The Comparison of Two Catherines

     Perhaps as a matter of coincidence, the primary characters in two great works, Wuthering Heights (1847), by Emily Brontë, and Washington Square (1880), by Henry James, share the same name--Catherine. Moreover, in both novels the name is shared by both mother (who dies in childbirth) and daughter. Building upon this "coincidence," if indeed it is one, I would like to compare the personality traits and subsequent effect on their lives of the characters of Catherine Earnshaw Linton Wuthering Heights) and Catherine Sloper Washington Square).

     Although they share the same name and the trials of a difficult love affair, these two women are vastly different in personality. The portrait given of Catherine Linton both in the novel and the 1939 film, directed by William Wyler, is of a beautiful, spirited woman. She rides the moors at will, listens to practically no one, and does as she pleases. Although loved by most everyone, especially Edgar (David Niven) and Heathcliff (Laurence Olivier), she shows a marked unconcern for the feelings of others. For example, although she loves Heathcliff, she lets him know that he is not considered "good enough" for her to marry. She consistently tells him that he is not rich enough or nearly refined enough to be her husband--even though she knows that he loves her desperately. She treats her husband, Edgar, in much the same way. Although she marries Edgar of her own choice, she seems to let him know at every opportunity that it is not he, but Heathcliff, that she truly loves. It seems that she never pauses to consider how her actions might hurt those that love her. The character of Catherine Linton either does not have a clue what she wants from life or is truly a selfish and shallow woman that refuses to grow up.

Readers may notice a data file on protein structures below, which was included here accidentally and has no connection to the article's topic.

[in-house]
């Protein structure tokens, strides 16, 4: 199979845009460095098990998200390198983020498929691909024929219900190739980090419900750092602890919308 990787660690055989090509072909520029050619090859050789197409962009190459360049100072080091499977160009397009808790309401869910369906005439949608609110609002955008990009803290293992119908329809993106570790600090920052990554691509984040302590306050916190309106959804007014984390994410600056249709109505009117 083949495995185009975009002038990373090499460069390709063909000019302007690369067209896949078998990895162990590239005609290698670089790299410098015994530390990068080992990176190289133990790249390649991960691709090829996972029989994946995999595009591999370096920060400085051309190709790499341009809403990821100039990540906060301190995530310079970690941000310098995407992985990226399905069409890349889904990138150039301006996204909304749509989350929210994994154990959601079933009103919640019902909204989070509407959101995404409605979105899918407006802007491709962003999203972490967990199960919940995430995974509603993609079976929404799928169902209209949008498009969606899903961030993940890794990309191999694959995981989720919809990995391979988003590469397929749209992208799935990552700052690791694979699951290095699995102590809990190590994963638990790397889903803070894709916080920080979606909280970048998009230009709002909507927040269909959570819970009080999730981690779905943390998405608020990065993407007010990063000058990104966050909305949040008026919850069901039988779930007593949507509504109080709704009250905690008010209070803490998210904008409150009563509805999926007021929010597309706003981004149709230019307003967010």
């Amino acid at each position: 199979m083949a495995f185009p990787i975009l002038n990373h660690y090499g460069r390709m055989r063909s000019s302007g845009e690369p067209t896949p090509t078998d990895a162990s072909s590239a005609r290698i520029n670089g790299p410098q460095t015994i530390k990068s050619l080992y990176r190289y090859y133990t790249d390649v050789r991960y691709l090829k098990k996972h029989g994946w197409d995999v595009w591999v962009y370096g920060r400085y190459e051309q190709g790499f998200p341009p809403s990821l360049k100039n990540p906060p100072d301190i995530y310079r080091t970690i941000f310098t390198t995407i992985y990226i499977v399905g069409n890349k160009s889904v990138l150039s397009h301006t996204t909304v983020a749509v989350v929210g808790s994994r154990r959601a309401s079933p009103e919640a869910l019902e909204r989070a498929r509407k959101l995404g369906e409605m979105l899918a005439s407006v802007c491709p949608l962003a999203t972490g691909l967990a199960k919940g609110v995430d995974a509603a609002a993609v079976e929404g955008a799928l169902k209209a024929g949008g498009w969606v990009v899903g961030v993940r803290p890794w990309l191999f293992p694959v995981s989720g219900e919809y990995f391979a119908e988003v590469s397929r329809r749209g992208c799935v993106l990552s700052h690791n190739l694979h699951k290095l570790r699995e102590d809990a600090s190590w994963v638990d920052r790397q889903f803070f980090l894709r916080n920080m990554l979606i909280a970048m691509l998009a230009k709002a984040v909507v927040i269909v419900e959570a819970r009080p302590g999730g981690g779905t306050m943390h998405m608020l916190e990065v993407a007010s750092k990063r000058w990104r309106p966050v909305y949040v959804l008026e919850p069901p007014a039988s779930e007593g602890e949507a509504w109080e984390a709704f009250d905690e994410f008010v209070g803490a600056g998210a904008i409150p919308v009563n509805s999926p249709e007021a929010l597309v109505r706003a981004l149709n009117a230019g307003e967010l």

Catherine Sloper, on the other hand, seems to be in complete contrast to this type of woman in both the original book and the 1949 film The Heiress, also directed by William Wyler. Catherine Sloper, as played by Olivia de Havilland, is plain in appearance, but wholesome at heart. She considers the feelings of others, namely her father (Ralph Richardson) and Morris Townsend (Montgomery Cliff), much more than her own. She works towards finding common ground between the two and is heartbroken that she cannot do so. Unfortunately, her willingness to cater to these two powerful and opposing forces in her life allows her to be dictated and her own personality practically "swallowed" during her younger years.

     Nevertheless, she has more caring and concern than Catherine Linton ever imagined possessing; and, if I had to choose between them for a friend, I should choose Catherine Sloper.

Melody L. Enoch

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